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SUNDAY, 20 APR 2014
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Political-technocrat Cabinet on the table
Bassil, Assiri shake hands.
Bassil, Assiri shake hands.
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BEIRUT: Prime Minister-designate Tammam Salam said Tuesday that he was against rushing the process to form a Cabinet, as political sources predicted the government would take shape in early May.

“Yes, I am against rushing [the formation of the Cabinet] but I also do not support a delay because the country is in need of a government and we should preserve the current positive atmosphere,” Salam told reporters after talks with President Michel Sleiman at Baabda Palace.

Sources close to Salam described his meeting with Sleiman as “positive and satisfactory.”

“They discussed contacts underway to form the government. But the prime minister-designate did not present Sleiman with names of new Cabinet ministers nor did they discuss the makeup of the Cabinet,” one source said.

A political source told The Daily Star that one of the ideas discussed during the consultations between parties was the formation of a mainly technocratic Cabinet with politicians leading key ministries.

The source, speaking on condition of anonymity, expected that the government would be formed in the first half of May.

The March 8 coalition and their rivals in the March 14 camp are at odds over the shape of the Cabinet. March 8 parties want an all-embracing government in which the main political parties are represented, while the March 14 camp and Salam have reiterated that the new Cabinet should be composed of nonpolitical members because their objective would be to supervise elections.

Speaker Nabih Berri is still consulting with Salam and is against rushing the formation of the government, according to sources who visited him.

The visitors added that Berri believes that Salam still has time to put a government together.

They added that Berri said he would support any electoral law that was a product of consensus, and would hold a very important Parliament session on May 15 to help relevant parties reach an agreement. The speaker is relying on the results of a parliamentary subcommittee tasked with studying various electoral laws.

The subcommittee held a meeting Tuesday, the first in months. Speaking to reporters after chairing the session, MP Robert Ghanem said discussions were positive, adding that the subcommittee would meet again Thursday.

Earlier Tuesday, Salam denied that disagreements over Cabinet had strained his relationship with Berri, and stressed that women would be represented in the new government. He made his remarks to a visiting delegation from the Journalists Union.

Army commander Gen. Jean Kahwagi and caretaker Finance Minister Mohammad Safadi also visited Salam.

Meanwhile, caretaker Energy Minister Gebran Bassil, from Michel Aoun’s Free Patriotic Movement, met Ali Awad Assiri, the Saudi Ambassador to Lebanon.

“Discussions tackled developments in Lebanon and the region,” Assiri told reporters after the meeting. “Gen. Aoun is a major pillar in the Lebanese political arena. Saudi Arabia welcomes communication with all Lebanese, as this serves Saudi-Lebanese interests,” he added.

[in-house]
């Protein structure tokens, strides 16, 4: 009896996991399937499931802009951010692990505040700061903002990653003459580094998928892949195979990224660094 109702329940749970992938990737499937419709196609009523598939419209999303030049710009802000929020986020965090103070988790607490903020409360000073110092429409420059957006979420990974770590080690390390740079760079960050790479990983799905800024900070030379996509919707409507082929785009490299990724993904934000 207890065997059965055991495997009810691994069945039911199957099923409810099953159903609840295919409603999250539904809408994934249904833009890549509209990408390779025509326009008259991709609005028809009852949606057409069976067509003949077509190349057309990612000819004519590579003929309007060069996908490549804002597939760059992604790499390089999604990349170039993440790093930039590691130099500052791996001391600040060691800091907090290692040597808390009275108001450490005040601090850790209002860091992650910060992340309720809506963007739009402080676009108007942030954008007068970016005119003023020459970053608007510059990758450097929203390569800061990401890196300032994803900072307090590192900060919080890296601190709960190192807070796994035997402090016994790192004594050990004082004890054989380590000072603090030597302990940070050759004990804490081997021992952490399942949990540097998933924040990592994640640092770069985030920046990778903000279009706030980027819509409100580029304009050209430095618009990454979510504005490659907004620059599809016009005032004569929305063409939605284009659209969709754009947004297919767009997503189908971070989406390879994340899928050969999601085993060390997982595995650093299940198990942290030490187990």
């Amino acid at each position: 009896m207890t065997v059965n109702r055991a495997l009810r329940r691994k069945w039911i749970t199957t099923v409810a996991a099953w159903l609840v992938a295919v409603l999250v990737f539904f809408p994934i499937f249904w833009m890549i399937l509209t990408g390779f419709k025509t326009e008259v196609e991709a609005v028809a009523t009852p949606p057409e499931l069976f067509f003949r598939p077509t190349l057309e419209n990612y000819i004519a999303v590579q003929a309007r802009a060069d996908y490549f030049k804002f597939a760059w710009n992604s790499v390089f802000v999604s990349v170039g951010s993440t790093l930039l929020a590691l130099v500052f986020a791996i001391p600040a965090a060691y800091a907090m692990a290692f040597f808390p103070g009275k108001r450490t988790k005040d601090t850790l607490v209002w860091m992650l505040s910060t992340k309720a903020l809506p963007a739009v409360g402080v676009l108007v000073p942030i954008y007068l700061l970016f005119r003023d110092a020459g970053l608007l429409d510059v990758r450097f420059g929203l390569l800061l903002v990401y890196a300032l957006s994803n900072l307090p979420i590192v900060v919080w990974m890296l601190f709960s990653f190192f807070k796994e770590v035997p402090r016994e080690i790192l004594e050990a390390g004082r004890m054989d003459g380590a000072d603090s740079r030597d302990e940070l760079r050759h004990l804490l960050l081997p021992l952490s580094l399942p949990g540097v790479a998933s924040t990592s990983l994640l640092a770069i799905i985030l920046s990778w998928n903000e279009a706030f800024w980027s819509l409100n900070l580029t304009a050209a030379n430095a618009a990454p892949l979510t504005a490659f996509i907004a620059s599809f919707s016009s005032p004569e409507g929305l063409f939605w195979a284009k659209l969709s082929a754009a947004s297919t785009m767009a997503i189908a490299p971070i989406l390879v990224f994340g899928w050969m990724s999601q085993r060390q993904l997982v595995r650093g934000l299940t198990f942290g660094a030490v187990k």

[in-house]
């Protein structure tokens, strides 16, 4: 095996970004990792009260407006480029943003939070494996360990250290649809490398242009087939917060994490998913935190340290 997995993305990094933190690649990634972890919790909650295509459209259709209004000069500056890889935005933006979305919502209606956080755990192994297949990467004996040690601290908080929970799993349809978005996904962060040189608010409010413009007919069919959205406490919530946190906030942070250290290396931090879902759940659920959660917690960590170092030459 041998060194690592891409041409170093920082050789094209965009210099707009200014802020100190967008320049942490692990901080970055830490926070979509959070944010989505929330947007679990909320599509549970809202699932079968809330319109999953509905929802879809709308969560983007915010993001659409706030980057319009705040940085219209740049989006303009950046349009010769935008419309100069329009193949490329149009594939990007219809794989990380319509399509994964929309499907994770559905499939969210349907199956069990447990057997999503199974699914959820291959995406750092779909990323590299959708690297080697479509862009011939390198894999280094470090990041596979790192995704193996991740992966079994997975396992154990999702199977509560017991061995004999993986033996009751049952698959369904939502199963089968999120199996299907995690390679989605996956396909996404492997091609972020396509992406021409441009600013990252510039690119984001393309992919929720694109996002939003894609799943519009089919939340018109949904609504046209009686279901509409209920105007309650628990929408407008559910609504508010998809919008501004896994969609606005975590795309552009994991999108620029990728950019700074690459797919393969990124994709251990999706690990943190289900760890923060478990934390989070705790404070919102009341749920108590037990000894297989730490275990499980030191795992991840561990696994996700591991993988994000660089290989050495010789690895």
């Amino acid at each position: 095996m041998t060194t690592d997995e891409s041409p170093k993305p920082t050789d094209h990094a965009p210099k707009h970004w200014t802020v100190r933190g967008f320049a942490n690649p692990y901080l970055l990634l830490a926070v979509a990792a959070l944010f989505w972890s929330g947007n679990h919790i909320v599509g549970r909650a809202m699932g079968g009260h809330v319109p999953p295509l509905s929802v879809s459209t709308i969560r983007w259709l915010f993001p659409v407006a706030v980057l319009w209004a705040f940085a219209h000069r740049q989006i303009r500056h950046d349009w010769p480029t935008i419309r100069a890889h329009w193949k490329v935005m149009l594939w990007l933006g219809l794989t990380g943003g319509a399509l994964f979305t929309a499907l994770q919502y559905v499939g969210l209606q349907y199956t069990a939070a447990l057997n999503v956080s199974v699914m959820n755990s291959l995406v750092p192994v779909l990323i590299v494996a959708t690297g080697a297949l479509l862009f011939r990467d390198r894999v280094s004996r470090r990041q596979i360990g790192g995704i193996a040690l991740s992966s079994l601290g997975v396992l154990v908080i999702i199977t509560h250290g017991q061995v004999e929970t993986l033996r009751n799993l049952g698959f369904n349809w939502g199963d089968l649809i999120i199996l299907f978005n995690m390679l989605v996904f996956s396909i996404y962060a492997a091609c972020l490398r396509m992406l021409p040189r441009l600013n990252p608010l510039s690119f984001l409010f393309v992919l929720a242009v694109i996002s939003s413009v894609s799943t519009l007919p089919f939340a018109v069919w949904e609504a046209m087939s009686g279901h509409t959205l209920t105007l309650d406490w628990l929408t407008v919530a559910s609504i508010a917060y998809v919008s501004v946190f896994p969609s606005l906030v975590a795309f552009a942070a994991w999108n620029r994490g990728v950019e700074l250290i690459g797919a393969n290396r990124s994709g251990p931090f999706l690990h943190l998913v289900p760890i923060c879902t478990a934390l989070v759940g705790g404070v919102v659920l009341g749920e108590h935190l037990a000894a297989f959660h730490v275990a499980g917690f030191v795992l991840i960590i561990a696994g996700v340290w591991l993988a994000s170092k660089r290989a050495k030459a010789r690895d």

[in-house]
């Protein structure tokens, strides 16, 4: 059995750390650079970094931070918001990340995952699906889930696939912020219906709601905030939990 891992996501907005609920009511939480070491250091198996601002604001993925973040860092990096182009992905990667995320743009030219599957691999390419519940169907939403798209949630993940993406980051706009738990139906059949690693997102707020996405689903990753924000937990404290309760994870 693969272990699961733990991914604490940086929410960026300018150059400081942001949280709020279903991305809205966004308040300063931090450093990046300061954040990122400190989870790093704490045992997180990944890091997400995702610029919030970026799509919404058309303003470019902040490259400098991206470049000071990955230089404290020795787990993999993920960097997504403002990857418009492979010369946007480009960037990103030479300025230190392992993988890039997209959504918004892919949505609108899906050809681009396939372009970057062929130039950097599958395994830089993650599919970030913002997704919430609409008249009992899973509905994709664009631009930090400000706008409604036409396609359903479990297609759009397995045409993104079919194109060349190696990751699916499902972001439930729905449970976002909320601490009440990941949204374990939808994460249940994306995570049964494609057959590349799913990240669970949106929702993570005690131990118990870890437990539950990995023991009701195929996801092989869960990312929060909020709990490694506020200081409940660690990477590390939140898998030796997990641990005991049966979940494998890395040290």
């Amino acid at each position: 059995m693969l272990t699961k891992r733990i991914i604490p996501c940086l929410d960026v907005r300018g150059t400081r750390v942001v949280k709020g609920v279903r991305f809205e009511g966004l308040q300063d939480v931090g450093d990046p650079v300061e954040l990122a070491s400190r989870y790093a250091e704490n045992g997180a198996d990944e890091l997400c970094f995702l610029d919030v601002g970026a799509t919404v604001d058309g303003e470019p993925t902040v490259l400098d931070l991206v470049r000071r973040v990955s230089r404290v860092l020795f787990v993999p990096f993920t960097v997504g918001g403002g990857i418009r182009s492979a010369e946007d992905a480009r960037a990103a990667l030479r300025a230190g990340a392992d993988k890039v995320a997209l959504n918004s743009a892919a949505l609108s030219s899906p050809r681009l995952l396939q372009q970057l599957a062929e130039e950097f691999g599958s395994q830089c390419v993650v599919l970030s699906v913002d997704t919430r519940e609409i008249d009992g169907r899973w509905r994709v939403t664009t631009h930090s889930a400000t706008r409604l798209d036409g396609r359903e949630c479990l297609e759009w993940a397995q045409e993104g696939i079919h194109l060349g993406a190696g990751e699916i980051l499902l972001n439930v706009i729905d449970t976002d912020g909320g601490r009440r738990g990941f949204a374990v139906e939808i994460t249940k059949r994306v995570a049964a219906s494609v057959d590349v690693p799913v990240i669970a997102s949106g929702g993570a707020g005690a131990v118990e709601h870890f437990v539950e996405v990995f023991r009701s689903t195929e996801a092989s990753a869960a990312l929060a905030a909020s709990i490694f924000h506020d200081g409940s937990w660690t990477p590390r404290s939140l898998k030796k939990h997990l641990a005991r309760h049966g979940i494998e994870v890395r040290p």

Ties between FPM and Saudi Arabia, a backer of the Future Movement, have been tense over the past few years.

For his part, Bassil said he conveyed to Assiri Aoun’s greetings to the Saudi people and leadership.

Bassil added that his visit with Assiri reflected their mutual will to communicate in order to preserve Lebanon’s stability.

Former premier Fouad Siniora voiced trust in Salam, saying all political groups should support his efforts to form a nonpolitical government.

“Forming this type of government ... makes it possible to hold elections and it will contribute to defusing tensions in the country,” Siniora said during a visit to Sidon, his hometown.

The Future bloc of former Prime Minister Saad Hariri criticized “pressure, red lines and conditions” utilized by some political parties to deter Salam in forming a Cabinet, referring to the March 8 coalition.

In a statement after its weekly meeting, the bloc said such conditions could obstruct the prime minister-designate’s mission of forming a government that serves national interests. Aoun said that neither the president nor the prime minister had the right to decide which ministers in the new Cabinet should be running for elections.

“Neither the president nor the prime minister can determine who should be a candidate [for elections] and who should not. Let them respect the Constitution please,” Aoun said after chairing the weekly meeting of his parliamentary bloc.

Asked about media reports that the Future Movement opposed the FPM’s participation in the Cabinet, Aoun said: “For sure a light Cabinet like the one they are thinking of cannot endure the heavy weight of Gen. Aoun.”

Aoun said there was no need to hurry the Cabinet formation, since no agreement has been reached on an electoral law and Salam says his Cabinet’s main mission is to supervise elections.

 
A version of this article appeared in the print edition of The Daily Star on April 17, 2013, on page 1.
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